TL;DR: I noticed a suspicious behavior on the weekly email from my coffee shop’s subscription; it was offering I edit my preferences directly through a dedicated link. I was able to bypass the cookie and authentication token (no tricks) and was able to reach an account details panel changing password / account email etc. Essentially the shop was exposed to severe authentication and authorization issues, leading to IDOR of PII (exposure of private identifiable information). On top of that, not CORS nor CSRF mitigations were in place, allowing me to create a malicious link leading to a one-click account takeover.
Disclaimer: I am not suggesting anyone do any testing without clear consent. I noticed a vulnerability as a happy customer of one of my favorite shops and was intrigued by how easily my account could be manipulated. From there it was curiosity that took me further to find the bugs. I tried to keep as few “offensive” actions as possible and reported everything in detail to the shop to help them mitigate the risks, offering my help.
How it all started
I have a subscription to one of the best coffee shops in London. I’m being sent a bag of freshly roasted beans once a week, along with an email suggesting I change the preferences of beans or delivery schedule. I have used the link many times; when I wanted to skip a delivery, or push it forward it was a quick and easy access to my account. No login barriers or interference - slick and easy customer experience. For some reason, last week after updating my preference to an earlier shipment as I was out of coffee, I noticed something weird: accidentally removing one character of the link’s token did not matter. I was still able to view the contents of my preference, make changes and update my account.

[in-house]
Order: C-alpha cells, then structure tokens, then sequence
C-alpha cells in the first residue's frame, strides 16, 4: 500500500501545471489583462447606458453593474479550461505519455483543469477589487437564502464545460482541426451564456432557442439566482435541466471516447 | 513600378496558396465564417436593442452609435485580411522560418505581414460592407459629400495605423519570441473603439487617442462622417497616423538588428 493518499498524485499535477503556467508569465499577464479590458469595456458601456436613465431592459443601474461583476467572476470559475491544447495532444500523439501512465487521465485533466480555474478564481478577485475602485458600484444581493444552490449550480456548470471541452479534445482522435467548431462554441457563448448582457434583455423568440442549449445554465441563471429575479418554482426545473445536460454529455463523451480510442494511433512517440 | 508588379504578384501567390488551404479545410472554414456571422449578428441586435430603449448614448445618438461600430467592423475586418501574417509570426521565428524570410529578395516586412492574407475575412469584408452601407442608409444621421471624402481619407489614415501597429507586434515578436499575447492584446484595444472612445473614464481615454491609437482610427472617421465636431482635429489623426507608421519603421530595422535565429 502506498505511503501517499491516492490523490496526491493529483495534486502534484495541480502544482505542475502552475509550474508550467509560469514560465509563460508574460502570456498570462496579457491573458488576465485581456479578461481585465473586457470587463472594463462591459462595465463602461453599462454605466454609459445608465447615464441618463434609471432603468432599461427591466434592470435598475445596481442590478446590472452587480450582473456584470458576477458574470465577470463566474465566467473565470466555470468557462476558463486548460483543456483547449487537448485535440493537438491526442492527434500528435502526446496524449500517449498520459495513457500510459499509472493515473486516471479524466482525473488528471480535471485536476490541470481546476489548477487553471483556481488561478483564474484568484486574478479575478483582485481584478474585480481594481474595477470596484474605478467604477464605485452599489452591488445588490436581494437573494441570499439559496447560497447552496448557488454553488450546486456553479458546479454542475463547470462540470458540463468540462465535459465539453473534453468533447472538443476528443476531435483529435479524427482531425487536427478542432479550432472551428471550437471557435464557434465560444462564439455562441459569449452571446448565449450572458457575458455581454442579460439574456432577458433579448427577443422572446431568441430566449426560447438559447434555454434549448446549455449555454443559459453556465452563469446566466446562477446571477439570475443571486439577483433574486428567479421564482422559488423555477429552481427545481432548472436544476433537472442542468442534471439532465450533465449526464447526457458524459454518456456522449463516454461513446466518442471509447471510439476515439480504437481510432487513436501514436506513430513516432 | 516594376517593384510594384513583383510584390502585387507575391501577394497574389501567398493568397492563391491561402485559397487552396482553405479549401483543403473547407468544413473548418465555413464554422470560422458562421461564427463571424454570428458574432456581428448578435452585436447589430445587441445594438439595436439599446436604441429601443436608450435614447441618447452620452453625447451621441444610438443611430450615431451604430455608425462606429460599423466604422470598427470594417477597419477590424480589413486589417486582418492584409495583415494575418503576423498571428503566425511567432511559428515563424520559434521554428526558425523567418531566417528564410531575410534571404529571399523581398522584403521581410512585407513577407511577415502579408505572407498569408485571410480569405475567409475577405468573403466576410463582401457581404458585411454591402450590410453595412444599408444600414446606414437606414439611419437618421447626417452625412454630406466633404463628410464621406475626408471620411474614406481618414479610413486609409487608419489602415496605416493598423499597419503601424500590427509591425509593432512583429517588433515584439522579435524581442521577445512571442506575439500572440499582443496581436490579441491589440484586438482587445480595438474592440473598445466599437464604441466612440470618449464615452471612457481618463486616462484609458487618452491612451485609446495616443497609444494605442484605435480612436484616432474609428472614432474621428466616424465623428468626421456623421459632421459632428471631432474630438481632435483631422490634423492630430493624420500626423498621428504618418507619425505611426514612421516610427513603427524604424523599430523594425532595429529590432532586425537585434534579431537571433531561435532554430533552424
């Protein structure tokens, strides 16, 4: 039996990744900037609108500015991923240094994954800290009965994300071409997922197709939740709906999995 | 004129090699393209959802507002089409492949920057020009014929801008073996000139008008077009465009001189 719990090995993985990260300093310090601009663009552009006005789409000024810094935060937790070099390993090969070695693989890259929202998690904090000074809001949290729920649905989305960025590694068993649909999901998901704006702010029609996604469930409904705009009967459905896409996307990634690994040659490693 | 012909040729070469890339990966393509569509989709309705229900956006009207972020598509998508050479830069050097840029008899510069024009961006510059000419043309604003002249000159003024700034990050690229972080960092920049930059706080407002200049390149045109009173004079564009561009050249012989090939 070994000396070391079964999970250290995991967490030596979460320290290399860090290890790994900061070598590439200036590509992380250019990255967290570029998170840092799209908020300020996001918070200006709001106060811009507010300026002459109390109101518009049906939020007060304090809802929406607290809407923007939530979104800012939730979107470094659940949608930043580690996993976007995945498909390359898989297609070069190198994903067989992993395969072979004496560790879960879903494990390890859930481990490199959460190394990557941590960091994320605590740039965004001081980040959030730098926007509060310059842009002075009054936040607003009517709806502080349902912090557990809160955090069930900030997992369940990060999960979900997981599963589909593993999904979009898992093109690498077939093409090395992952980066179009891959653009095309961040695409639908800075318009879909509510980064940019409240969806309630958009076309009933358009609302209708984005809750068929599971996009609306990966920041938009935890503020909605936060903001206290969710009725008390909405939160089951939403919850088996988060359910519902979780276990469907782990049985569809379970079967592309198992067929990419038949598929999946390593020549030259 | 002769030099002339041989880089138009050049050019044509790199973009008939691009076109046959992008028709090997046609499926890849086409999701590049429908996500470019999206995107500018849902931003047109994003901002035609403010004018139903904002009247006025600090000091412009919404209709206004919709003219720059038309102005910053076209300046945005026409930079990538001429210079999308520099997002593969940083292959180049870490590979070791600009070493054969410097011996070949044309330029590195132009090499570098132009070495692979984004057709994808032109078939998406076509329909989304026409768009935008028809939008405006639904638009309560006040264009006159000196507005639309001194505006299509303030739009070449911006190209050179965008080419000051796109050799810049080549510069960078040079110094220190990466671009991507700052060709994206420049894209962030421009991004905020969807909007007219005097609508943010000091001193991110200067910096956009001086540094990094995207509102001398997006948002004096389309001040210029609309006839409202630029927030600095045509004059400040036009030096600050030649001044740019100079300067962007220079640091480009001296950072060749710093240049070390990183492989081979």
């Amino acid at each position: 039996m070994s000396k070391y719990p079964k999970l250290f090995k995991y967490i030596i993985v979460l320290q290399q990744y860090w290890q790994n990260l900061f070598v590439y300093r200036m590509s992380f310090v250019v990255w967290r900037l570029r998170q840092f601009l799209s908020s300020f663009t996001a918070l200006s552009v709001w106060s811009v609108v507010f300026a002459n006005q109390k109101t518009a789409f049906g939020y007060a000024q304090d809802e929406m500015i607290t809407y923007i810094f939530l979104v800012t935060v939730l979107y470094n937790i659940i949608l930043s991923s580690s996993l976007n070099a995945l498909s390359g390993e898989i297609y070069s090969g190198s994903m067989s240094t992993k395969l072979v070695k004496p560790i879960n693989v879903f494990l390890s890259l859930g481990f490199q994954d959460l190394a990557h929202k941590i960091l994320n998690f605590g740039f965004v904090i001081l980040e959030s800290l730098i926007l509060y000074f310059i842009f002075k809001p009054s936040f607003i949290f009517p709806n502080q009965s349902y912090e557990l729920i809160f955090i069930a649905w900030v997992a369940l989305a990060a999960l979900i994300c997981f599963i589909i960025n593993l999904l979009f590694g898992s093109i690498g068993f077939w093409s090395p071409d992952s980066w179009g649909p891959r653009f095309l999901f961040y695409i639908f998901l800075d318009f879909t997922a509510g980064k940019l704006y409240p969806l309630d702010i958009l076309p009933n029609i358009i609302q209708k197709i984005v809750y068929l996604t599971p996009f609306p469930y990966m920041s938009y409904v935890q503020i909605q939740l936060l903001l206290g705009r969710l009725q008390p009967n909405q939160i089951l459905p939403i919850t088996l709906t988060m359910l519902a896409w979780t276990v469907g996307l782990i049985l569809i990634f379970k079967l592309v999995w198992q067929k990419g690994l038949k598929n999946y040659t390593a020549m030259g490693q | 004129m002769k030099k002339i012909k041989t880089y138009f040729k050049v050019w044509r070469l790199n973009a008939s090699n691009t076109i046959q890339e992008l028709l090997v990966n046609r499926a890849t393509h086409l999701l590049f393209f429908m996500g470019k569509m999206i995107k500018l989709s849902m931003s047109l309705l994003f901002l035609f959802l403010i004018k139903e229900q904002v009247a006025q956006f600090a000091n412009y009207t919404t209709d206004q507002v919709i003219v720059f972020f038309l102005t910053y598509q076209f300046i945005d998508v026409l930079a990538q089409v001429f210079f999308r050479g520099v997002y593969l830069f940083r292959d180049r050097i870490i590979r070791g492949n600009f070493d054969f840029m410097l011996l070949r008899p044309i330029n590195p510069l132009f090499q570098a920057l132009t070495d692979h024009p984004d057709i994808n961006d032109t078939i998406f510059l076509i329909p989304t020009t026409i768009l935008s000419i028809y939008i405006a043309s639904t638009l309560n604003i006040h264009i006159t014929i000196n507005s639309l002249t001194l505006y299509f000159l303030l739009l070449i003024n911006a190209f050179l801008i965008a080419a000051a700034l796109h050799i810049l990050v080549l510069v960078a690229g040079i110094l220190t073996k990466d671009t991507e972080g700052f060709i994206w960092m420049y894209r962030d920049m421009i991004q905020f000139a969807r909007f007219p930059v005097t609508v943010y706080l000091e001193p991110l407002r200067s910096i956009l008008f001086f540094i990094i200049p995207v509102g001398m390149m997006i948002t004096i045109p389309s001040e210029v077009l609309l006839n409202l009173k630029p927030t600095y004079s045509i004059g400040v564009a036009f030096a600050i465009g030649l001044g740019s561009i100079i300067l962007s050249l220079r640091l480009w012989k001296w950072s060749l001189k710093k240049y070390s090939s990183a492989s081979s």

# Original request leading to the panel https://coffee.shop/api/recurring/customers/<user-hash>/?token=1111111 # Using a different token (any token or none at all for that matter) https://coffee.shop/api/recurring/customers/<user-hash>/?token=qqqqqqq
A bit of background: the shop is a web application, based on a very well known e-commerce platform that uses Ruby (trying to avoid full disclosure assuming those misconfigurations / bugs are in the wild in many other shops). The website itself is not the slickest I’ve seen, but it gets the job done. Basic user management and a convenient way of changing my preferences of delivery in a very easy and customizable way.
Back to the story: as I was removing the token, not only I could reach my account’s delivery preferences, I could reach it from an anonymous browser too. Essentially meaning the cookie verification is not in place either. So I stripped the
GET request from its token and cookie and was able to grab the information from anywhere I want. This would be vulnerability number one: lack of authentication for this specific endpoint.